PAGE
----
I grew up in the Price Hill/Western Hills area of Cincinnati, Ohio. As a kid back in the 1960s and 1970s it was fairly common for me to jump on my 10 speed bicycle and take a day trip around the area. The trips started out visiting other neighborhoods in Cincinnati and gradually I expanded my trips further into northern Kentucky, Versailles, Indiana and Oxford, Ohio. Back then it wasn’t uncommon for me to rack up over 100 miles on a Saturday bicycle ride to explore the hidden treasures of the tri-state area.
At the time I really didn’t realize the significance of the buildings surrounding me on these rides. It wasn’t until later in life that I became obsessed with discovering these hidden treasures. I was literally amazed with what I could find within 10 miles of my home once I moved to Sunman, Indiana. With just a little research I discovered one room school houses, former mills, old blacksmith shops, Sears and Roebuck homes, stone bridge abutments from covered bridges washed away over 100 years ago, former railroad beds that were now being used for automobile roadways, Ghost Roads and Phantom Bridges, former general stores and taverns, Civil War sites, historic churches and more!
I discovered these sites everywhere I went. Once I knew what clues to look for, the sites literally popped out at me!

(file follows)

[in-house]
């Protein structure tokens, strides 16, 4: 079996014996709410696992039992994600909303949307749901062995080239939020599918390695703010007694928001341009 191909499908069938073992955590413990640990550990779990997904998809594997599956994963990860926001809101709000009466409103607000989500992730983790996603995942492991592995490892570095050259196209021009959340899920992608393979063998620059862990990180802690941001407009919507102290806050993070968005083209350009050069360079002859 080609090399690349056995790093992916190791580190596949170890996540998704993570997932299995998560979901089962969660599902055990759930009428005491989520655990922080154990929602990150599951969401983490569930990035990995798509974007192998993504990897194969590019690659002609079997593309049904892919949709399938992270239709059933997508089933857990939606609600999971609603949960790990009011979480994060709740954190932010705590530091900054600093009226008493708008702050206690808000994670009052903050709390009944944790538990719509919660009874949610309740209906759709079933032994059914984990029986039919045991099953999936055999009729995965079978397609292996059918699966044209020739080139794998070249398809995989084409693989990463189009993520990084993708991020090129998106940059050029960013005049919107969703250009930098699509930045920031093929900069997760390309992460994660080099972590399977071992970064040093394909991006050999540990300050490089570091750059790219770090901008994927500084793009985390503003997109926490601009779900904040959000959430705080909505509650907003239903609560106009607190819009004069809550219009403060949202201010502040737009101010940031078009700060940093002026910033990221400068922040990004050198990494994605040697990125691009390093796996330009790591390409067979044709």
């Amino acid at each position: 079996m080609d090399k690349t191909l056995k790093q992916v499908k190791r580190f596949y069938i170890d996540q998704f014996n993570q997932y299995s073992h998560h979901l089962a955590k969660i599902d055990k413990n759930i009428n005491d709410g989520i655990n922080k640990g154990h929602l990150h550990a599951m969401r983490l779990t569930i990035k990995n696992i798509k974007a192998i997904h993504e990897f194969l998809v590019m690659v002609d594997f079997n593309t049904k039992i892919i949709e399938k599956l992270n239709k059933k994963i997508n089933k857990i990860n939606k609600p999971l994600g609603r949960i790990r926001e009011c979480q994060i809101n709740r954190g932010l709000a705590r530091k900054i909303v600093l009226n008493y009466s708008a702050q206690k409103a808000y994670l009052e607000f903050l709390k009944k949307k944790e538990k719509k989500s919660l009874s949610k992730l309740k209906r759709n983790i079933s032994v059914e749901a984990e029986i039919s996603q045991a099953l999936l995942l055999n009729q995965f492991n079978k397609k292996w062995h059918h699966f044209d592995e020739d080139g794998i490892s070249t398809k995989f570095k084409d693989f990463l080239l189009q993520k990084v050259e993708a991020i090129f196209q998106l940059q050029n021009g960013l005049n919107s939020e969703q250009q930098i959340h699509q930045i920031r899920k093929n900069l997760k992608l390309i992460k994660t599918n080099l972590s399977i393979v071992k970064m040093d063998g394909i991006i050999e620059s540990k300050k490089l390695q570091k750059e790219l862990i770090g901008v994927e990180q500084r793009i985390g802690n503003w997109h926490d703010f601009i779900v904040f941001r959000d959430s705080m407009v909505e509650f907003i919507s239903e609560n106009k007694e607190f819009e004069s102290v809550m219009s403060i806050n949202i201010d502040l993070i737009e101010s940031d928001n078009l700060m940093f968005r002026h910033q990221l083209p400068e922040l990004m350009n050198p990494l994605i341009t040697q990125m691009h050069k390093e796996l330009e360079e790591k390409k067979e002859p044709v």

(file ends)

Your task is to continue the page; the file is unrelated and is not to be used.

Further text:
All of these sites are now disappearing at a very rapid pace. I can understand losing structures to fire, flood, tornados, etc. But when we openly demolish a structure that is restorable or can be used for residential or commercial purposes, that my friends is a crime.
I have decided that we need a national clearinghouse to let everyone know about the history in their own backyards before these jewels disappear forever. I believe that thru using digital videos, this is the best way to currently promote these sites. Once the word gets out about these hidden treasures, maybe we can save a few from the demolition crews.
My hero who drove the point home regarding the hidden treasures is George Ade (1866-1944) who in 1921 wrote: “All of our motorists are rushing past the things worth seeing, instead of stopping to enjoy them. There is no township, however remote, but has within its boundaries some exhibit which will instruct or entertain the caller. In order to insure more leisurely habits of travel and arouse a proper interest in the varied charms of all outlying regions, we need in this country an entirely new sort of guide book for motorists. The kind of book now in use devotes too much attention to the roadway, instead of giving spicy information about what may be seen from the roadway.“
It is now my mission to document these structures and sites via digital video for the world to see first hand. I know that we can’t save every site but if enough people are aware of what we could possibly save, we can have a world rich in history for our great grandchildren to explore and enjoy.
If you are interested in this project and would like to help, we can produce a series of videos to promote the historic sites in your: